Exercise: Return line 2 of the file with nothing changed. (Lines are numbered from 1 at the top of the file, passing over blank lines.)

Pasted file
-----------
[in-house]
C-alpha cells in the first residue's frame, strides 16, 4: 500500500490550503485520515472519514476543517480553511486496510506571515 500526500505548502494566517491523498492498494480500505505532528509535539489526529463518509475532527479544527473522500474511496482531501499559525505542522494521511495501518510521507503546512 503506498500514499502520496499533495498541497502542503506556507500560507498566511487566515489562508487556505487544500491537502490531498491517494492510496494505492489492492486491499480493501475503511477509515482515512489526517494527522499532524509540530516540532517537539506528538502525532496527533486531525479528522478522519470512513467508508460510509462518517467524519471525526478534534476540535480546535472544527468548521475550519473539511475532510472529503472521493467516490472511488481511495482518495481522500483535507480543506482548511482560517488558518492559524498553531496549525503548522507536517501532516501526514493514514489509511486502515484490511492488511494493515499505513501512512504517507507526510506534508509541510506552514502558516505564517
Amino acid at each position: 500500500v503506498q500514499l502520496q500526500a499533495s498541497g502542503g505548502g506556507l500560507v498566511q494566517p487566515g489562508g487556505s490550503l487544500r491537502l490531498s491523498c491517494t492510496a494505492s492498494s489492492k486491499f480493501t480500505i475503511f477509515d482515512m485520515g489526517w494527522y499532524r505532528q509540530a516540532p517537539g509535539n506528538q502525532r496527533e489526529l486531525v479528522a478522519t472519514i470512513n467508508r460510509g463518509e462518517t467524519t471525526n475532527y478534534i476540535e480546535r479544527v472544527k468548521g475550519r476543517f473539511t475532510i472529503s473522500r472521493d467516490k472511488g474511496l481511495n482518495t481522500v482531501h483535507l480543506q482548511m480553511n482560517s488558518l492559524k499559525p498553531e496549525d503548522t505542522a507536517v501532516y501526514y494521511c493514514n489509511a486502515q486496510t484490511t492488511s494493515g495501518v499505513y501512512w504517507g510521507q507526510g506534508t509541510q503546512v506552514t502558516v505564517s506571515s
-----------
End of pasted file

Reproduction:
C-alpha cells in the first residue's frame, strides 16, 4: 500500500490550503485520515472519514476543517480553511486496510506571515 500526500505548502494566517491523498492498494480500505505532528509535539489526529463518509475532527479544527473522500474511496482531501499559525505542522494521511495501518510521507503546512 503506498500514499502520496499533495498541497502542503506556507500560507498566511487566515489562508487556505487544500491537502490531498491517494492510496494505492489492492486491499480493501475503511477509515482515512489526517494527522499532524509540530516540532517537539506528538502525532496527533486531525479528522478522519470512513467508508460510509462518517467524519471525526478534534476540535480546535472544527468548521475550519473539511475532510472529503472521493467516490472511488481511495482518495481522500483535507480543506482548511482560517488558518492559524498553531496549525503548522507536517501532516501526514493514514489509511486502515484490511492488511494493515499505513501512512504517507507526510506534508509541510506552514502558516505564517